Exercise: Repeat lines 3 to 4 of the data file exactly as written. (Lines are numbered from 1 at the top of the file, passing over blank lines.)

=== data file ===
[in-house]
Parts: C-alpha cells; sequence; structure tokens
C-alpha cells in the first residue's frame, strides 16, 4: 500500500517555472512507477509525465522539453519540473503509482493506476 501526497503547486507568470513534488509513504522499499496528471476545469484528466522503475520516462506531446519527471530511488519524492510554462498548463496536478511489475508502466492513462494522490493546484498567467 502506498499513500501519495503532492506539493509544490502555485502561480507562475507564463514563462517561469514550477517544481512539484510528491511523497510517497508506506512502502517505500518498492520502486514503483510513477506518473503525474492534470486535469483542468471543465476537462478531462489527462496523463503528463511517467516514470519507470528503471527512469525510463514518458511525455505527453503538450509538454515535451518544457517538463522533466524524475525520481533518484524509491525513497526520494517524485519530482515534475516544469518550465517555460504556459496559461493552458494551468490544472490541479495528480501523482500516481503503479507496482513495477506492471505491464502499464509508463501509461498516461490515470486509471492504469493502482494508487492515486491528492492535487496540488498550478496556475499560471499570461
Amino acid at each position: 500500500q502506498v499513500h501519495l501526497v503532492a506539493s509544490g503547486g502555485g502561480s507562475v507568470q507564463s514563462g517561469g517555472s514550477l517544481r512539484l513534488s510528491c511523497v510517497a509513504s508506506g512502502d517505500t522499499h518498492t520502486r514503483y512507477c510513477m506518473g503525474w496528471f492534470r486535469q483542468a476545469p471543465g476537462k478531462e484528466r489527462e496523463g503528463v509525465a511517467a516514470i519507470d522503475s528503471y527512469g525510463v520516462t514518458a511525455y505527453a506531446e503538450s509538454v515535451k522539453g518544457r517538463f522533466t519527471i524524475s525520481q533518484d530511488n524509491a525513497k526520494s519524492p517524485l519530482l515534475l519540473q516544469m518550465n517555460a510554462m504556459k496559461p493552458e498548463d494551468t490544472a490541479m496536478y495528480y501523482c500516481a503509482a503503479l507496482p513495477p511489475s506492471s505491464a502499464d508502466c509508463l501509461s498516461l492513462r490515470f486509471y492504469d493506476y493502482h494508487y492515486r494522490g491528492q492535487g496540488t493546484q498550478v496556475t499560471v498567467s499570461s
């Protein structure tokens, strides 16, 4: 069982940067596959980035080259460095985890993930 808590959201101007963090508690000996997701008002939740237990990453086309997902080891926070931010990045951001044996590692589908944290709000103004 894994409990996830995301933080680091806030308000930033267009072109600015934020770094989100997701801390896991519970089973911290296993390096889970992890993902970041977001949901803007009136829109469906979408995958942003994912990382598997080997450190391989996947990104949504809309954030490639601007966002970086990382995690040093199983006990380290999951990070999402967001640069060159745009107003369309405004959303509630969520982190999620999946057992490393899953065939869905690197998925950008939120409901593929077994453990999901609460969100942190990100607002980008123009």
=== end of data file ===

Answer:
C-alpha cells in the first residue's frame, strides 16, 4: 500500500517555472512507477509525465522539453519540473503509482493506476 501526497503547486507568470513534488509513504522499499496528471476545469484528466522503475520516462506531446519527471530511488519524492510554462498548463496536478511489475508502466492513462494522490493546484498567467 502506498499513500501519495503532492506539493509544490502555485502561480507562475507564463514563462517561469514550477517544481512539484510528491511523497510517497508506506512502502517505500518498492520502486514503483510513477506518473503525474492534470486535469483542468471543465476537462478531462489527462496523463503528463511517467516514470519507470528503471527512469525510463514518458511525455505527453503538450509538454515535451518544457517538463522533466524524475525520481533518484524509491525513497526520494517524485519530482515534475516544469518550465517555460504556459496559461493552458494551468490544472490541479495528480501523482500516481503503479507496482513495477506492471505491464502499464509508463501509461498516461490515470486509471492504469493502482494508487492515486491528492492535487496540488498550478496556475499560471499570461
Amino acid at each position: 500500500q502506498v499513500h501519495l501526497v503532492a506539493s509544490g503547486g502555485g502561480s507562475v507568470q507564463s514563462g517561469g517555472s514550477l517544481r512539484l513534488s510528491c511523497v510517497a509513504s508506506g512502502d517505500t522499499h518498492t520502486r514503483y512507477c510513477m506518473g503525474w496528471f492534470r486535469q483542468a476545469p471543465g476537462k478531462e484528466r489527462e496523463g503528463v509525465a511517467a516514470i519507470d522503475s528503471y527512469g525510463v520516462t514518458a511525455y505527453a506531446e503538450s509538454v515535451k522539453g518544457r517538463f522533466t519527471i524524475s525520481q533518484d530511488n524509491a525513497k526520494s519524492p517524485l519530482l515534475l519540473q516544469m518550465n517555460a510554462m504556459k496559461p493552458e498548463d494551468t490544472a490541479m496536478y495528480y501523482c500516481a503509482a503503479l507496482p513495477p511489475s506492471s505491464a502499464d508502466c509508463l501509461s498516461l492513462r490515470f486509471y492504469d493506476y493502482h494508487y492515486r494522490g491528492q492535487g496540488t493546484q498550478v496556475t499560471v498567467s499570461s